Virginia Wine Expo 2011

Friday afternoon, the rib and I hit the road to Richmond to attend the 2011 Virginia Wine Expo, where about 60 of Virginia’s 191 wineries were sampling several of their wines.  This is a brief chronicle of our adventure:

Overall, the Virginia Wine Expo was a great event that provided us an opportunity to taste a variety of wines from across the Commonwealth—all under one roof.  That said, there is a certain element that attends this type of event with an attitude of “I paid my $35/$45 ticket price and I’m gonna get drunk!”  I’m not against a good party, but coupled with the crowds, it’s sometimes difficult to get the time and space to taste, which makes it a little more challenging for those of us trying to discover great wines (Snobbish?  A little, but I paid my $35, too).  The Friday night event was far less crowded and easier to navigate, but the tasting session lasted only 3 hours, so it was difficult to get to every table on our “wine-tinerary.”  Even attending both the 3-hour event on Friday and the 7-hour event on Saturday, the rib and I only had the chance to visit about a third of the 60 or so wineries that were pouring.  Prior knowledge and tasting experience would necessarily knock a few off the list from the get-go (even though a stopped clock is right twice a day), but still, the idea is to taste as much as you are able to comprehend and consider (without feeling the need to elbow your way past an old lady to get your next sip).  We could have made great use of the time afforded in the Sunday session to taste even more—something to keep in mind for next year’s event.  All in all, our trip was a great success—we brought home 3 ½ cases for the cellar.  We also met some great people, tasted some nice wine, and helped spur the state’s economy.  Like anything in life, the experience is what you choose to make of it, and we chose to enjoy it (which wasn’t really that difficult a task, as we were tasting wine all weekend).

Friday night’s Governor’s Cup Grand Tasting was a great start to the weekend.  Several awards were given out during an hour-long ceremony, followed by a 3-hour tasting event.  Many of the wineries were pouring reserve selections that were not available during the walk-around tasting event on Saturday and Sunday.  Since the Governor’s Cup session was not terribly crowded, we were able to spend a good amount of time at each booth and consider the merits of some very generous tasting pours.  Despite the lack of crowds, we didn’t get very far on our journey through the tasting floor during the 3-hour event, but we did taste four of my five favorite “finds” from the weekend.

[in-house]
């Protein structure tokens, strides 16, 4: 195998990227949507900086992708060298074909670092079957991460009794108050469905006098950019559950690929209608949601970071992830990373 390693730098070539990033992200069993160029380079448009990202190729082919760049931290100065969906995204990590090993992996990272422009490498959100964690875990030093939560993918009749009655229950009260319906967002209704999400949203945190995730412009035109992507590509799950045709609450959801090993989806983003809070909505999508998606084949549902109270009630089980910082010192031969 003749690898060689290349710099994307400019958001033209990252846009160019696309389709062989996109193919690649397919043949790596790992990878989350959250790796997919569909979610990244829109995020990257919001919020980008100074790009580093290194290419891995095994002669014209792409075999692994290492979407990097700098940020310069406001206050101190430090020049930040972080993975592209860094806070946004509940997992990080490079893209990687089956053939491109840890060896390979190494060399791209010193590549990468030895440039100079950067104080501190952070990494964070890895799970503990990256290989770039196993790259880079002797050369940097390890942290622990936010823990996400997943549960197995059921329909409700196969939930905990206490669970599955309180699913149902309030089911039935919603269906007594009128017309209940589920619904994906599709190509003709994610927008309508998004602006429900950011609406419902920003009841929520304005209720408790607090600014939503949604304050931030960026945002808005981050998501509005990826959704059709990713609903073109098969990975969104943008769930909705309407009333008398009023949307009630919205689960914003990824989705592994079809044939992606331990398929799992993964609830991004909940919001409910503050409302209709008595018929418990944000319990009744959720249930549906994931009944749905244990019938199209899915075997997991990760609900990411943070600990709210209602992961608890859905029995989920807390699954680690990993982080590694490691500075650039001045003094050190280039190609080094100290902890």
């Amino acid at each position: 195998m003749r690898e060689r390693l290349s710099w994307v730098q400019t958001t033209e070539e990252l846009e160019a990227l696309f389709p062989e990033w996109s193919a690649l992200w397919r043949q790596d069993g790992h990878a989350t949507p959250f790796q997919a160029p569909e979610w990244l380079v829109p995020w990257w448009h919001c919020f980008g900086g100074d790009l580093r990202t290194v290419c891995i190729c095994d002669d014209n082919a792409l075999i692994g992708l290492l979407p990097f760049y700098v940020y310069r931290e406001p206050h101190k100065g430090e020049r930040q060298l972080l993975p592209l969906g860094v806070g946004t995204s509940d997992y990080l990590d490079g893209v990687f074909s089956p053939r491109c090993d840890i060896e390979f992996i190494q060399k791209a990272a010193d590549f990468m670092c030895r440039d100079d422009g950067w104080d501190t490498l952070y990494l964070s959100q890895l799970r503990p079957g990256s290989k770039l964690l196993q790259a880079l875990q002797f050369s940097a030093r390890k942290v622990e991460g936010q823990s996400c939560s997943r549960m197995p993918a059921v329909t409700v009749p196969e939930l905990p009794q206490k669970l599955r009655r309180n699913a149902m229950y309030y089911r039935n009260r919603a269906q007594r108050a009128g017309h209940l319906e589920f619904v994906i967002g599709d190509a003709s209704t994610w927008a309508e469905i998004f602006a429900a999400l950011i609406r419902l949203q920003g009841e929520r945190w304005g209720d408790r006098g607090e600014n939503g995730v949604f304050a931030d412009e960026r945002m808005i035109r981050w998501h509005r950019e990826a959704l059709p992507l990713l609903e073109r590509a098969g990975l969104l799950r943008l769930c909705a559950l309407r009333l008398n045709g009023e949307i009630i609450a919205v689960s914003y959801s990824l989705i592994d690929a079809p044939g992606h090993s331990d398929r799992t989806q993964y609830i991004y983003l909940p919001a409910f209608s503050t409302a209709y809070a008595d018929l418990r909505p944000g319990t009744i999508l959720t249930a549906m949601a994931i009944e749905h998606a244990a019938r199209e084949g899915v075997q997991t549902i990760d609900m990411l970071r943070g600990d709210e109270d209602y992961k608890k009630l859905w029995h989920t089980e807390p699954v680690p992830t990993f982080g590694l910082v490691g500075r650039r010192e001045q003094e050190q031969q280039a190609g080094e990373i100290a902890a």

I guess I should start by saying that the Governor’s Cup for best red wine was awarded to Fox Meadow’s 2008 Le Renard Rouge (www.foxmeadowwinery.com).  The Le Renard Rouge is a Meritage blend of Cabernet Franc and Merlot. We made a point to taste this wine first, and it was very good.  I’ll save specific notes on this wine for when I pop the cork on one of the 3 bottles heading our way.

My first two “finds” came via Annefield Vineyards (www.annefieldvineyards.com).  I had actually never heard of Annefield, but was fortunate enough to have one of the owners, Michael, pouring for us; he enthusiastically talked us through each of the wines as we tasted.  Annefield’s 2009 Chardonnay and 2009 Cabernet Franc were particular standouts in the 6-wine flight.  The Chardonnay is a crisp white wine with some really nice tropical notes; the Cab Franc is nicely integrated and has a great “mouth-feel.”  I am looking forward to sitting with the Cab Franc at some point very soon and will include the Chardonnay in a flight of 2009 VA Chardonnays at an upcoming tasting party.  While the Chardonnay and Cab Franc were standouts, I was very impressed by all of Annefield’s small-batch wines and look forward to following their releases in the years to come.

My third “find” was Wisteria Farm and Vineyard’s 2009 Viognier (www.wisteriavineyard.com).  When it comes to Viognier, anyone who knows anything about the Virginia wine industry will tell you the same thing:  it is a major varietal in the Commonwealth.  Viognier grows very well here and is often presented as a superior representation of Virginia’s status as an up-and-coming wine region.  Now I must confess something (this may be considered blasphemous to those who champion Virginia’s wines):  I have not generally been a fan of single-varietal Viogniers, particularly those grown in Virginia.  That said, Wisteria Farm’s 2009 Viognier is the best Viognier I have tasted during my several years in Virginia.  I was so surprised by my reaction to this wine that I vowed to make it the first wine I tasted on Saturday morning, as I was somewhat convinced that a combination of “palate fatigue” and the result of the heavier pours during Friday night’s tasting were affecting my impression of this wine.  True to my word, I moved directly to Wisteria’s booth after picking up my glass Saturday morning, and my opinion of this wine held—it was great!  I would actually say that my opinion of this wine improved throughout the day as I tasted several additional Viogniers and kept comparing them to the Wisteria.